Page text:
A shrunken A350-800, whose service entry has slipped to mid-2016, will be powered by a 75,000lb Trent-75, though the type has seen a steady flow of customers away from the variant.
For the A350-1000, a first engine run of its 97,000lb thrust fan is expected in mid-2014, with entry into service to follow three years later. The 2017 availability allows Rolls to incorporate technology from its three-shaft Advance3 engine design into the enhanced Trent XWB, though the improvement in performance on the A350-1000 has also drawn the ire of some customers.
The growing distance between airframe and engine commonality, which has always been a hallmark of Airbus aircraft family design, has frustrated customers like Emirates and Qatar Airways. Airbus says the -1000 will remain about 70% common with the baseline -900.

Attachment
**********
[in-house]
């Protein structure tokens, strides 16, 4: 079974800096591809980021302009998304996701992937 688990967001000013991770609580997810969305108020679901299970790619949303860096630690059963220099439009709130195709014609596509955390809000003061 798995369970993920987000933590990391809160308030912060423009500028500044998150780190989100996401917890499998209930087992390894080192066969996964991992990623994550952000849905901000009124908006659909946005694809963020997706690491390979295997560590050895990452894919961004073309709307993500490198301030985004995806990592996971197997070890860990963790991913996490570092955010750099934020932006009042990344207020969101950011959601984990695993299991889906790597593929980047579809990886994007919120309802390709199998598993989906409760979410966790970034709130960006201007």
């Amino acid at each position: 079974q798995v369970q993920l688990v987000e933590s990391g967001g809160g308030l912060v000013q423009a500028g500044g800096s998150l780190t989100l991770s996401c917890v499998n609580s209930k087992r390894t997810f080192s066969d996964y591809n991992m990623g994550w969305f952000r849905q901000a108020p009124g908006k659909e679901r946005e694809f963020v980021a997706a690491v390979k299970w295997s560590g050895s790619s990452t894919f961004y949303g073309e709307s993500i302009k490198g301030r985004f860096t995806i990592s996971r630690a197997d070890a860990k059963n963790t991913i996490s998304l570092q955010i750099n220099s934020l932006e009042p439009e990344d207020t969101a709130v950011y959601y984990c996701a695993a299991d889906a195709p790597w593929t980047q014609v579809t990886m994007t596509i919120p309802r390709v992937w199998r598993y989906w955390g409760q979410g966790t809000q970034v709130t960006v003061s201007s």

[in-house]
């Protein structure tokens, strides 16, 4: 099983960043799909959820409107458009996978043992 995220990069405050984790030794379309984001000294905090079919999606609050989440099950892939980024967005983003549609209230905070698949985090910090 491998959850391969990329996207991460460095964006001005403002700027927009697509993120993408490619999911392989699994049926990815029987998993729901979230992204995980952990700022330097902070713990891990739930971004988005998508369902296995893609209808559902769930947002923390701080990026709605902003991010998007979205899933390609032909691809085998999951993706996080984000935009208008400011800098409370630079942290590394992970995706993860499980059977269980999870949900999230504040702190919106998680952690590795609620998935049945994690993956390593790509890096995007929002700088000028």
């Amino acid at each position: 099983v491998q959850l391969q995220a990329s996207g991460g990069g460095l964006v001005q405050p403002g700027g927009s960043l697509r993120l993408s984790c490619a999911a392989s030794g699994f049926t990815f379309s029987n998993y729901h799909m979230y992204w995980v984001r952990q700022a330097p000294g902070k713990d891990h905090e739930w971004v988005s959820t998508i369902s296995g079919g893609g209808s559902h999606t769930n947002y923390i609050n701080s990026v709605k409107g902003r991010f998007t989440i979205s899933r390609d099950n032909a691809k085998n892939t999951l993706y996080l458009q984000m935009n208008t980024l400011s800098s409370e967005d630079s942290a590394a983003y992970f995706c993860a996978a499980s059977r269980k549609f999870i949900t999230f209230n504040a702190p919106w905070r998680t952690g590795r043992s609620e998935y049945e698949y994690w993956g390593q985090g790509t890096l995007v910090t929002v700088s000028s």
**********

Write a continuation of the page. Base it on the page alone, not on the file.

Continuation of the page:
Enders, by his own acknowledgement, has made a “big jump” in technology with “a lot of unknowns” on the A350, which, at the insistence of customers, was required in 2006 to abandon its original composite wing and A330 metallic fuselage design. Enders’ attitude about the -1000 is illustrative of the balancing act the airframer must walk between not increasing the complexity of its own engineering and production operations – thus driving up its cost – while managing the high expectations of its biggest customers.
Though Enders has drawn a line in the sand, telling Flight International the A350-1000 will not be changed to appease individual customers: “For us, that is the solution,” he said. “We’re not going to redesign it every half-year.”
Photos Credit Airbus